An Essay Featured In The Map Is Indestructible by O.G. Rose

Prisms and Prisons of Thought

Photo by Zach Vessels

Humans have an impulse to create metaphor as humans have an impulse to create meaning and/or explanation. We want to see the tree as “a tall man” in the same way we want to see the tree as “Mom’s favorite” or “a creation of God’s,” for such “ways of seeing” can add to the world and to life a more beautiful, good, and meaningful feeling. This impulse is naturally in us, but that doesn’t mean the tree isn’t “Mom’s favorite” or that the world isn’t “a creation of God’s.” It means only that humans have…


A NONFICTION BOOK BY O.G. ROSE

Does Tolerance or Humility Better Favor Mechanisms of Knowledge Acquisition?

Frozen Glory Photography

In regard to modernity, Conyers wrote that ‘[t]he question [now is] how [do] we achieve authentic toleration without merely shifting to another political perspective from which a new kind of intolerance becomes acceptable.’¹ If one didn’t know better, one would be forgiven to think this sentence comes out of Rauch’s book. ‘A very dangerous principle is now being established as a social right,’ Rauch warns, ‘Thou shalt not hurt others with words.’² In the early nineties, long before The Atlantic began publishing articles about the loss of free speech on…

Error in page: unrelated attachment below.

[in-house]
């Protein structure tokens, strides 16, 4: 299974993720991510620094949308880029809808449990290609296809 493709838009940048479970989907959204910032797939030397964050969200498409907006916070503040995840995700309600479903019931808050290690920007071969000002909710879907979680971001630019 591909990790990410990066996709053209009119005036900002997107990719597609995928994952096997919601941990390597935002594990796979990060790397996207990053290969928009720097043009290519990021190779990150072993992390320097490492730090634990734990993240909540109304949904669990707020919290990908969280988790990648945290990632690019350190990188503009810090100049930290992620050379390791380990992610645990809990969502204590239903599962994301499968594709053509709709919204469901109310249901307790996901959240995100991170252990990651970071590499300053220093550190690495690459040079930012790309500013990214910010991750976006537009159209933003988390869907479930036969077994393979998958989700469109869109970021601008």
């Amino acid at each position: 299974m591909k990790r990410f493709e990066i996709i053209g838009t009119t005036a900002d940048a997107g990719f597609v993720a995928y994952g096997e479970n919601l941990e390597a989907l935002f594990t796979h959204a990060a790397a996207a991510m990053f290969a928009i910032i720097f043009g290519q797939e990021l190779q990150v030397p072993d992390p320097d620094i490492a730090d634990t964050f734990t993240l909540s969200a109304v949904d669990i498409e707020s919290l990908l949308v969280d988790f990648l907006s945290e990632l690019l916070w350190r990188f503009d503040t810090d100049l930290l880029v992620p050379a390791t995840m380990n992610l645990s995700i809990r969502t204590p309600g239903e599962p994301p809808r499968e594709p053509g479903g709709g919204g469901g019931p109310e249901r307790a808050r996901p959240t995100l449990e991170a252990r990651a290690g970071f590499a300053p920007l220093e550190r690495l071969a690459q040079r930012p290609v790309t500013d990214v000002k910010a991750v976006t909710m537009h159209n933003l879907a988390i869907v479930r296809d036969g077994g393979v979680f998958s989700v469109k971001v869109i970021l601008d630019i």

A Short Story from Under the Wing by O.G. Rose

Cogito ergo sum ovium

Photo by Hala AlGhanim

For a complete audio reading, click here.

My name is Ludwig, Mr. Ludwig, not that you actually know that or if the words I use mean what you think they mean, because all the dictionaries and everyone who has ever used those words, including me, could be mistaken. Forgive me, I’m terrible at introductions, or so you’ve been led to believe. Perhaps intentionally? Perhaps not. Perhaps. Always perhaps. Life you know: always a perhaps. Today, I’m speaking in a mirror — given of course that this is, in fact, a mirror and not better called the…


A Short Piece Inspired by “On Critical Thinking” by O.G. Rose

Just because we’re critical of something doesn’t mean we’re critically thinking about it.

Photo by Lou Levit

It’s unfortunate we decided to run with the phrase “critical thinking”: we would have saved ourselves a lot of trouble and confusion had we stuck with “deep thinking” or “dynamic thinking.” Instead, we strapped ourselves to a language that suggests we’re profound and insightful if we’re insulting; as a result, someone who criticizes something seems to be someone “who knows what they’re talking about.” This puts a lot of social capital in the hands of people who are hard to please, and I think Charlie Munger is…


From “Absolute Knowing,” Combined with “Emphasis,” Both by O.G. Rose

Because we can’t talk about everything at the same time, we can’t avoid sounding like we think hierarchically.

Photo by ORLANDO HENRIQUES

Burnt Norton by T.S. Eliot is pretty confusing; take this section:

To look down into the drained pool.
Dry the pool, dry concrete, brown edged,